British Royal Family

Bow Down to These Dazzling Facts About the British Crown Jewels

From the two crowns King Charles III will wear to a 674-year-old spoon, get all the details on the Crown Jewels that will play essential roles in the coronation ceremony.

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You best believe King Charles III will be making the whole place shimmer at Westminster Abbey May 6.

For the United Kingdom's first coronation ceremony in over 70 years, the monarchy is pulling out all the stops—and adornments—for Charles and Queen Camilla's big day. An integral part of the even? The Crown Jewels, which serve an essential role in anointing the new ruling monarch.

On display in the Tower of London, the collection, much of it created on the orders of King Charles II in 1661, includes pieces will be making a rare outing for the special event. Along with two crowns—one of which was last used during Queen Elizabeth II's coronation in 1953, while the other contains the largest uncut diamond in the world—regalia such as a 674-year-old spoon will be presented to the new king during his investiture. Plus, one key artifact that is being transported from Scotland to England for the special occasion: The Stone of Destiny.

All About King Charles III's Reign

So, break out some sunglasses as we prepare to blind you with these details about the Crown Jewels:

Last used for Queen Elizabeth II in 1953, this crown will be placed on King Charles III's head at the moment of his coronation.

Made for Charles II in 1661, St. Edward's Crown replaced its medieval predecessor that was melted down in 1649. It's made of solid gold and contains rubies, amethysts, sapphires, garnet, topazes and tourmalines. Worth a reported £2.5million, royal correspondent Sharon Carpenter revealed to E! News that the piece weighs five pounds. 

While he was just 4 years old when his mother was crowned with the same diadem, Carpenter said it was "a significant moment" in Charles' life. "It really stuck with him."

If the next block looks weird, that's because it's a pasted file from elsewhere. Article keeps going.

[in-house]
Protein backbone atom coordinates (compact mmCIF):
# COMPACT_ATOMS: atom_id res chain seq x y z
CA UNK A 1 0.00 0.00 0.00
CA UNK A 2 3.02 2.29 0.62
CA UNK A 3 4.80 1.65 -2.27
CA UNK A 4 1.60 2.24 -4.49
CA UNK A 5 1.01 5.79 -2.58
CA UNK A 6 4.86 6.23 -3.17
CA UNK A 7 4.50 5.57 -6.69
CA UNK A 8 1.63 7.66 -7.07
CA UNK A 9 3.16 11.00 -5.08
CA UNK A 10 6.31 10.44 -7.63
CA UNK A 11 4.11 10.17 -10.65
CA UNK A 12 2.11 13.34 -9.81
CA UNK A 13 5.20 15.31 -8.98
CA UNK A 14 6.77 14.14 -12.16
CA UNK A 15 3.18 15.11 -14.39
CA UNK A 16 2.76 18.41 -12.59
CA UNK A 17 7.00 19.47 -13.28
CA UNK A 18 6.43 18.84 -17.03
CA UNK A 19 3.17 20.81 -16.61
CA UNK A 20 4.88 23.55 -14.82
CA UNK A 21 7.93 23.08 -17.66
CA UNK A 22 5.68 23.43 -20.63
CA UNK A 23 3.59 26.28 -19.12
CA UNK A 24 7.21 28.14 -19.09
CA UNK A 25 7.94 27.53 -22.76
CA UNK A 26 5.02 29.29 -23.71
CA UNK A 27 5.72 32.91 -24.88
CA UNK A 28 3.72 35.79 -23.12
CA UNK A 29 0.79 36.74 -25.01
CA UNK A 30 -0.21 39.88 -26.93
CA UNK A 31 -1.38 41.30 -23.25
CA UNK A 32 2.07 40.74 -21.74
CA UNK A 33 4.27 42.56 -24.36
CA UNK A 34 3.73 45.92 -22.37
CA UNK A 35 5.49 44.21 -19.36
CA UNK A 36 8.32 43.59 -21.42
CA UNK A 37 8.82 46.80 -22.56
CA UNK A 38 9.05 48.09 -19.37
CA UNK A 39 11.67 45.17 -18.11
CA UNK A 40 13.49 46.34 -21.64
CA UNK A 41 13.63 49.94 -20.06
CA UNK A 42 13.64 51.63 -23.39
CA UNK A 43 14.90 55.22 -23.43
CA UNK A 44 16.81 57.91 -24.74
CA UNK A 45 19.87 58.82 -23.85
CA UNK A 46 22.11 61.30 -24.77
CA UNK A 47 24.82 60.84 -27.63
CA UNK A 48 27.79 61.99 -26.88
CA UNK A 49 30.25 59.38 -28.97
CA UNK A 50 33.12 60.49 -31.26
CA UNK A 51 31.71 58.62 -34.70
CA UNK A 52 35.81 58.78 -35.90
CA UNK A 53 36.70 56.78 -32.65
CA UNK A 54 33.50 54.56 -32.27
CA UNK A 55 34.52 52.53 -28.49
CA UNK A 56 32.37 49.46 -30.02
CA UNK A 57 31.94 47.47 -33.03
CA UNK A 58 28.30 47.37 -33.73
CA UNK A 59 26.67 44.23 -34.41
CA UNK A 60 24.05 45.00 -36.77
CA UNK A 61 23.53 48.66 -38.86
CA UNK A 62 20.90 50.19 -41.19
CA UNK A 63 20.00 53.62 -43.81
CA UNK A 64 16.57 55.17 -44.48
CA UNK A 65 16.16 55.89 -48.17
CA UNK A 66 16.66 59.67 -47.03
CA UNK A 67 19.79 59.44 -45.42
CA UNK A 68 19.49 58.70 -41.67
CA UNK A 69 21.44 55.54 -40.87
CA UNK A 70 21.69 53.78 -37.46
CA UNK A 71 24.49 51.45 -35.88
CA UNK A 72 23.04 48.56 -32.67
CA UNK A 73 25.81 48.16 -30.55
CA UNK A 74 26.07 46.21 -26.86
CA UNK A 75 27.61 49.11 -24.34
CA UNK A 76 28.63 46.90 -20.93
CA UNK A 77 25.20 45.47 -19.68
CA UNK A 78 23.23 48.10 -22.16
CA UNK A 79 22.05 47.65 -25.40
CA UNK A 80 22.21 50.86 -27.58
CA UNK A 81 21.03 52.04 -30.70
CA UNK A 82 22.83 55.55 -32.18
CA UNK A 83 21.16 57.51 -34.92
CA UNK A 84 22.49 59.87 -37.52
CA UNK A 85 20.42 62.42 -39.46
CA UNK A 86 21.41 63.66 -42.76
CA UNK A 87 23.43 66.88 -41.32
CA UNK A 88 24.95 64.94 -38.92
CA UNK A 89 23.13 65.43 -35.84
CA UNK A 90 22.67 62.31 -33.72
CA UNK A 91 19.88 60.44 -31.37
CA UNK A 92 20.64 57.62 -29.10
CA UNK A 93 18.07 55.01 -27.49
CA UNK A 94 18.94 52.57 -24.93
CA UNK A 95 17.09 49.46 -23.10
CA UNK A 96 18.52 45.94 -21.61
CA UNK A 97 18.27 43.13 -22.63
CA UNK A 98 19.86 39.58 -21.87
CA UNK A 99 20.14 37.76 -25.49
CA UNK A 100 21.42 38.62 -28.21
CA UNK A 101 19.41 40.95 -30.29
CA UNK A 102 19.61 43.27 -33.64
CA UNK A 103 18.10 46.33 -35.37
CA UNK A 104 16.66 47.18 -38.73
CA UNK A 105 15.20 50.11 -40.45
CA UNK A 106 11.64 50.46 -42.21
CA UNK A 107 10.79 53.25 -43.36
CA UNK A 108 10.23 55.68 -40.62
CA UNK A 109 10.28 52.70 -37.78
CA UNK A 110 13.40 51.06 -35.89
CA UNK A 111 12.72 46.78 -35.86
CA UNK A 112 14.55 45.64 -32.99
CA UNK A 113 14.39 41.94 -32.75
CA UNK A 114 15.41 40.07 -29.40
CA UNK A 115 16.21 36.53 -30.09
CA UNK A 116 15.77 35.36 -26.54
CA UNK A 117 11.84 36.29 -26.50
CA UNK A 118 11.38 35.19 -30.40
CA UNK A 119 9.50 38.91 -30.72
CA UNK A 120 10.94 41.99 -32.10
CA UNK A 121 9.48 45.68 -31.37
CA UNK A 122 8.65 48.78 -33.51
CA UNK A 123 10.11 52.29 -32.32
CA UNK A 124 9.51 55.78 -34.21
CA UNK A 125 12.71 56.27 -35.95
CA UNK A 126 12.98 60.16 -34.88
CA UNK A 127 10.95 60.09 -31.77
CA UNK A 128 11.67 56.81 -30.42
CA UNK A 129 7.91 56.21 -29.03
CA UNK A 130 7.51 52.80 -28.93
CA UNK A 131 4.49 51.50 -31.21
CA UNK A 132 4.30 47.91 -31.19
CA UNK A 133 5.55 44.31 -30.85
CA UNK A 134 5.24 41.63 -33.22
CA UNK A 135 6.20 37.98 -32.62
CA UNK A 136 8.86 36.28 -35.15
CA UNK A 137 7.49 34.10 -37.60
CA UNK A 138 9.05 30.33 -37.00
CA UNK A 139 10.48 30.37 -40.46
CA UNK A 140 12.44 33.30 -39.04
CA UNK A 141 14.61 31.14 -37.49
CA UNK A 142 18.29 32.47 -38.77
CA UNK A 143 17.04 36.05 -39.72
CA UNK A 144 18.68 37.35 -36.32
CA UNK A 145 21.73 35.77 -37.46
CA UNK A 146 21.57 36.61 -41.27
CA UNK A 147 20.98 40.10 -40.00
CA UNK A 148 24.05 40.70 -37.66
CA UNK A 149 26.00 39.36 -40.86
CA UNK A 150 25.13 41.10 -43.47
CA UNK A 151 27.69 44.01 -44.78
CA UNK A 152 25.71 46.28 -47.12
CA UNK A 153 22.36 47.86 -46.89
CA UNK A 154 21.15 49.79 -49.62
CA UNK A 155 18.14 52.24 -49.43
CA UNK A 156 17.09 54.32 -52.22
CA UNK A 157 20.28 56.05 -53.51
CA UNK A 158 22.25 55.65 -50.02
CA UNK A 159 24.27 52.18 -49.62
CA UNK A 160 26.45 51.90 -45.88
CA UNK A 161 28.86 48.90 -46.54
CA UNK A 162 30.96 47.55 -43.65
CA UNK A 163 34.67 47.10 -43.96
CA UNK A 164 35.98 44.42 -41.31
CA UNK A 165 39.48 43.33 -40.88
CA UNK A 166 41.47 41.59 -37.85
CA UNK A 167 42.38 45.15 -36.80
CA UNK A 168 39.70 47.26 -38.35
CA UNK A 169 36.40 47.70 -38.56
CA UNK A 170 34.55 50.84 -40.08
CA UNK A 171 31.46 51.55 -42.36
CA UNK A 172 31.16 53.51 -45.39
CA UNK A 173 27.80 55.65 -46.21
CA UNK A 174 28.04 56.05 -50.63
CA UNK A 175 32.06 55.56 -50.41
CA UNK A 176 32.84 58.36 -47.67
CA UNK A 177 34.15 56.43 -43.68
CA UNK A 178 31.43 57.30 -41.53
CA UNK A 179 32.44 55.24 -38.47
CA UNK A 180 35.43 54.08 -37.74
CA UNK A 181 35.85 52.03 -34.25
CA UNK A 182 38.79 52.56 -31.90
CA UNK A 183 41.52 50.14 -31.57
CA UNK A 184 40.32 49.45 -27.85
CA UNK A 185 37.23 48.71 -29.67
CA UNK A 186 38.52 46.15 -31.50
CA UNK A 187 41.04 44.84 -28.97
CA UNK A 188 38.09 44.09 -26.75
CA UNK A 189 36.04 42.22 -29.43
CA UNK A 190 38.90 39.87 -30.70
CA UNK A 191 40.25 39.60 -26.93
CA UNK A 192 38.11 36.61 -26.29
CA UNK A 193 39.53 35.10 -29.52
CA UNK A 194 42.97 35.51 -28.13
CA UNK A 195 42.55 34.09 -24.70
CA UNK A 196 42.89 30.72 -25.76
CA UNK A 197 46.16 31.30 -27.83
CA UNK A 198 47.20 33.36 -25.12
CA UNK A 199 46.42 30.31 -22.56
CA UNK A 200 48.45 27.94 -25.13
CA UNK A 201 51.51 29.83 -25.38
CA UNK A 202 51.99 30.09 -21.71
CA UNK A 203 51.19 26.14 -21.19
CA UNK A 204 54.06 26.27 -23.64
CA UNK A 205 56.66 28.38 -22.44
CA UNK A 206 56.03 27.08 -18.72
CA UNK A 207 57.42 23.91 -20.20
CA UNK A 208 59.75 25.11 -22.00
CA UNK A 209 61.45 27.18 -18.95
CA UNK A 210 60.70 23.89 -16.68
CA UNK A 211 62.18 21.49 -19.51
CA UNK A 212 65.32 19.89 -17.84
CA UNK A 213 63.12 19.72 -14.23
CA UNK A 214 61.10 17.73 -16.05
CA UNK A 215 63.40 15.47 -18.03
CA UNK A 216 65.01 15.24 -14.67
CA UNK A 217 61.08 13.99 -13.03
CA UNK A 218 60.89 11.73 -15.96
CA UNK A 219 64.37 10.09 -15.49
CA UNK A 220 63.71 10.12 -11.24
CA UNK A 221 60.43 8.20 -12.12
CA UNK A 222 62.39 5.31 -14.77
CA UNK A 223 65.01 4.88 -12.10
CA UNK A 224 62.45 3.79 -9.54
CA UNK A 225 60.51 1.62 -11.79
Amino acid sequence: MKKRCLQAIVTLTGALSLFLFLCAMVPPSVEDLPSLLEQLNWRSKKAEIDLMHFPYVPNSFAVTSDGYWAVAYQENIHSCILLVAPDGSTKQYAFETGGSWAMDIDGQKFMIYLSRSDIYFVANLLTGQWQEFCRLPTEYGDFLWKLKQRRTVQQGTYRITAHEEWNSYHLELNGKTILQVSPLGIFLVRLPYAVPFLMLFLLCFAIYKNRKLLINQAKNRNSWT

Crafted for the coronation of King George VI in 1937, this crown replaced the one that was made for Queen Victoria in 1838. Made of gold and containing 2,868 diamonds, 17 sapphires, 11 emeralds, 269 pearls, and four rubies, this piece contains some of the most famous jewels in the collection: The Black Prince's Ruby, the Stuart Sapphire, and the Cullinan II diamond.

The Imperial State Crown is worn by the monarch as he departs Westminster Abbey after the coronation and is also used on other State occasions because it is a lot "lighter" than St. Edward's, Carpenter explained. "It's more along the lines of three pounds." 


Made in the 12th century, the Coronation Spoon is one of the oldest objects in the Crown Jewels and is used to anoint the sovereign with holy oil.


Used at every coronation since Charles II was crowned in 1661, the 530.2-carat Cullinan I—which is the biggest part of the largest uncut diamond ever found at 3,106 carats—was added to the Sceptre in 1910 for George V.


During the ceremony, King Charles will be presented with objects representing their powers and responsibilities, which is called the investiture. Made in 1661 and mounted with clusters of emeralds, rubies and sapphires, the Orb is a golden globe surmounted by a rose-cut diamond-encrusted cross to remind that the monarch's power is derived from God.

In addition to the Coronation Spoon, the Sceptre and the Imperial State Crown, the Orb was last seen on top of Queen Elizabeth II's casket, Carpenter noted. "People are going to be thinking about Queen Elizabeth because the last time the royals gathered together in this kind of way was to say goodbye to Queen Elizabeth at her funeral Westminster Abbey," the royal expert explained. "She's certainly going to be on people's minds and I'm sure we are going to see various other nods to the late queen in various different ways."

Also referred to as the Stone of Destiny, this historic piece has been moved from Scotland to England for Charles' coronation. Weighing 336 pounds and made of sandstone, the Stone of Scone was used to anoint Scottish kings until Edward I seized it more than 700 years ago. It was returned to its native country in 1996 and, after Charles is crowned sitting in it, it will be taken back to Edinburgh.

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